Why is the sector celebrating greater dependence on the public purse?

2 Nov 2018, 10:30

In the past, the government paid 50 per cent of the costs towards the training of apprentices aged 19 and over.

This rose to 67 per cent during the trailblazer pilot, then it rose again to 90 per cent in May 2017 once the new system was rolled out across England.

Now, to stimulate more demand from smaller employers, it is to rise to 95 per cent, in a surprise policy change announced by the Treasury this week.

In practice, this means employers will be contributing just five per cent of the costs towards apprentices for all new and existing staff, at all levels from two to seven.

Mark Dawe, the chief executive of the Association of Employment and Learning Providers was “ecstatic” at the decision.

It certainly is a significant concession, although AELP had been campaigning for the complete scrapping of employer fees and only at level two and three.

My own view is that reducing employer fees just 18 months into the programme is a mistake for four reasons:

1. Most providers admit that the employer co-investment requirement isn’t the biggest problem holding back starts. When surveyed, just 14 per cent of delegates at the AELP autumn conference this week said it was the biggest problem, compared with 37 per cent for the off-the-job training requirement. And, where fees are found to be holding back starts, what evidence is there that halving a £500 fee to £250 would change employer behaviour?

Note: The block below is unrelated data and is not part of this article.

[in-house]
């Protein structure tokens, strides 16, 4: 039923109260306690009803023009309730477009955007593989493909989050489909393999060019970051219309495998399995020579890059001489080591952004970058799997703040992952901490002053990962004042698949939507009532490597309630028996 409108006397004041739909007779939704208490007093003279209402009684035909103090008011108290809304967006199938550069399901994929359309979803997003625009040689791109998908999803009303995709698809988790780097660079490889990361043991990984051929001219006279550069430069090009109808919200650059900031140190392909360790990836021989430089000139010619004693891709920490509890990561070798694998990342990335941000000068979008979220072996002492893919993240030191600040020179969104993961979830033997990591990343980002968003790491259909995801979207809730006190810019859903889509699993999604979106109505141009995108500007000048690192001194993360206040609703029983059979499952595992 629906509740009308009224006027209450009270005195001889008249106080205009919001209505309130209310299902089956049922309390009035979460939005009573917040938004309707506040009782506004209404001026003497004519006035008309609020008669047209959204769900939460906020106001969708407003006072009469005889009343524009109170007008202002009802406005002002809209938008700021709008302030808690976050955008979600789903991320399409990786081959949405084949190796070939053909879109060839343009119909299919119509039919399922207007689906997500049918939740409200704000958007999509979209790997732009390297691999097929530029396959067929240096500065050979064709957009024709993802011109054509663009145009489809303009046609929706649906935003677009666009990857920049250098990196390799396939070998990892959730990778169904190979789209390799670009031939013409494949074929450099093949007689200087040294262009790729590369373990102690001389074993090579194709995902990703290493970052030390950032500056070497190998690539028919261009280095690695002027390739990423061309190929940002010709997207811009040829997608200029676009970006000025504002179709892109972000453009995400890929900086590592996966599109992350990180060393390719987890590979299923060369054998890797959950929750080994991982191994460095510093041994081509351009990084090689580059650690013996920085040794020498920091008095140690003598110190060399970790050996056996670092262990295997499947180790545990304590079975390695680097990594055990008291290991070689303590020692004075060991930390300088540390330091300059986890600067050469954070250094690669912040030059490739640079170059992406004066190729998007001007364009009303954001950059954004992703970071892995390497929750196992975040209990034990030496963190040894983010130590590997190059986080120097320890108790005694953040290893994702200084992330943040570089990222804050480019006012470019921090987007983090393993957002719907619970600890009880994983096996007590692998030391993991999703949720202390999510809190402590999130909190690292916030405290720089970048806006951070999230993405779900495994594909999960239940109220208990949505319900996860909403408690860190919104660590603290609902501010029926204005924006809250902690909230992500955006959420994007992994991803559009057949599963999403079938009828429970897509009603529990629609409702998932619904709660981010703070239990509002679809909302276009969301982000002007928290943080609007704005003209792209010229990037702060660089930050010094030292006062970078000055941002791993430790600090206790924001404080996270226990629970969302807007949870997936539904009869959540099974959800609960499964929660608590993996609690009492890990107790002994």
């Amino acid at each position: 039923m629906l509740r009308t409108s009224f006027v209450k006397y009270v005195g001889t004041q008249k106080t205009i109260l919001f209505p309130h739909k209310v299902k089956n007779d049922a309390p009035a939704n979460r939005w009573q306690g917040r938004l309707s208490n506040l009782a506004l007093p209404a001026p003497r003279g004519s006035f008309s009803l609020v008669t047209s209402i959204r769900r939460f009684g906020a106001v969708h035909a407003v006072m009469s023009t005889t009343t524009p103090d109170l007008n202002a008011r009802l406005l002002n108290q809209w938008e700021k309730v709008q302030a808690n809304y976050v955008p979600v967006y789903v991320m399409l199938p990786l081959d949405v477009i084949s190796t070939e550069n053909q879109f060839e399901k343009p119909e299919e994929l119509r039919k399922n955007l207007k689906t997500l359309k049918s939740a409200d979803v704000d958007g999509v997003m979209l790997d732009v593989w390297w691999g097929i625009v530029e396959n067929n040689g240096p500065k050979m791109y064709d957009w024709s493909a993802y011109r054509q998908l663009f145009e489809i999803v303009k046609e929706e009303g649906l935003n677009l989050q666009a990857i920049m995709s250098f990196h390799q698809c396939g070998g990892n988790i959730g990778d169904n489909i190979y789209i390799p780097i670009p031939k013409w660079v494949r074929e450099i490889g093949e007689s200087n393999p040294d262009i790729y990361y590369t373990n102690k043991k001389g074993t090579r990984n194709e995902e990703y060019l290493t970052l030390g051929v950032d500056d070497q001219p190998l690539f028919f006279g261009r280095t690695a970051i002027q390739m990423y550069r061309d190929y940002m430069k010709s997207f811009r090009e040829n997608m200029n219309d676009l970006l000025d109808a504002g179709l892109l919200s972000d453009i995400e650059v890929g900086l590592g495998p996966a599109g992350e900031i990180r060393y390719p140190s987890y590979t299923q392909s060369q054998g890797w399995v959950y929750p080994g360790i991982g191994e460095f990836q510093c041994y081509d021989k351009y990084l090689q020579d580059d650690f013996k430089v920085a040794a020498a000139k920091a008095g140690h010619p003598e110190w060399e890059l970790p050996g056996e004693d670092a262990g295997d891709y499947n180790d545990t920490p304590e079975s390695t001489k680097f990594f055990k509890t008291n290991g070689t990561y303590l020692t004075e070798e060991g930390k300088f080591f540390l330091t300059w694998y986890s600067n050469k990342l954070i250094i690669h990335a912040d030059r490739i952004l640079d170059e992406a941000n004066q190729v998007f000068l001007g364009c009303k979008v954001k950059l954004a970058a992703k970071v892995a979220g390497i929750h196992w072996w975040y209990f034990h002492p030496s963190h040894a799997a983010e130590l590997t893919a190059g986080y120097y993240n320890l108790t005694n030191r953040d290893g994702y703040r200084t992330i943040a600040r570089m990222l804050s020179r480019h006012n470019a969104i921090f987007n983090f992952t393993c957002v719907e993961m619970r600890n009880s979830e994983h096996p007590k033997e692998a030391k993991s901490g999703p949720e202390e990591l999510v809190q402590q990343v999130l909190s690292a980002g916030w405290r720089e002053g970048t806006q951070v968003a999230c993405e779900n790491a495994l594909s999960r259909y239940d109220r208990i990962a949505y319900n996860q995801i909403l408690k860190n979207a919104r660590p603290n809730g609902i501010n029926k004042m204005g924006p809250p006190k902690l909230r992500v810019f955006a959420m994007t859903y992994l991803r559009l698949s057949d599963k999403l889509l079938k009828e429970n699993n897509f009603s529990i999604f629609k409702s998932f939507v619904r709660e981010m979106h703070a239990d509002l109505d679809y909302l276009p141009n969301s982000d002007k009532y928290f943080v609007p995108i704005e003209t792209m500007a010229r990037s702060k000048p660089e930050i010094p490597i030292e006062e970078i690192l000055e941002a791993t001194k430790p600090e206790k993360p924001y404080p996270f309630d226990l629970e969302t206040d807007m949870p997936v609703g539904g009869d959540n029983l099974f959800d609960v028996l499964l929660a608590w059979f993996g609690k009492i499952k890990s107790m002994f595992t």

2. Tinkering with the co-investment fee damages the benefits of stability in the system, something most in the sector claim to want. It sends the message that, if employers hold out a little longer, the government will simply drop the fee all together.

3. Shifting the funding balance further away from fees in this way makes providers more dependent on public money for survival. Surely no business would want more eggs in that basket at present? It’s also forcing providers to turn away income from fees to be replaced with government funds, something the National Audit Office calls “dead weight”.

4. Management courses for existing staff become even cheaper for employers. For example, an £18,000 MBA employer fee will fall from £1,800 to just £900. Nobody can explain to me why the public paying the remaining £17,100 is good value for money. If the ESFA wants to be sure a fee cut will stimulate demand, they should simply pilot it at the lower levels in sectors with a high proportion of small employers, such as hospitality and childcare. It would also be wise, as with most price cuts designed to stimulate sales, to call it a promotional offer that lasts for a limited period.

There are also critical details about the fee cut that have yet to be determined.

Such as when it would apply from and whether it would include levy-paying employers without funds in their account.

Employers should be willing to pay for high-quality training and history has shown that virtually giving it away has never ended well.

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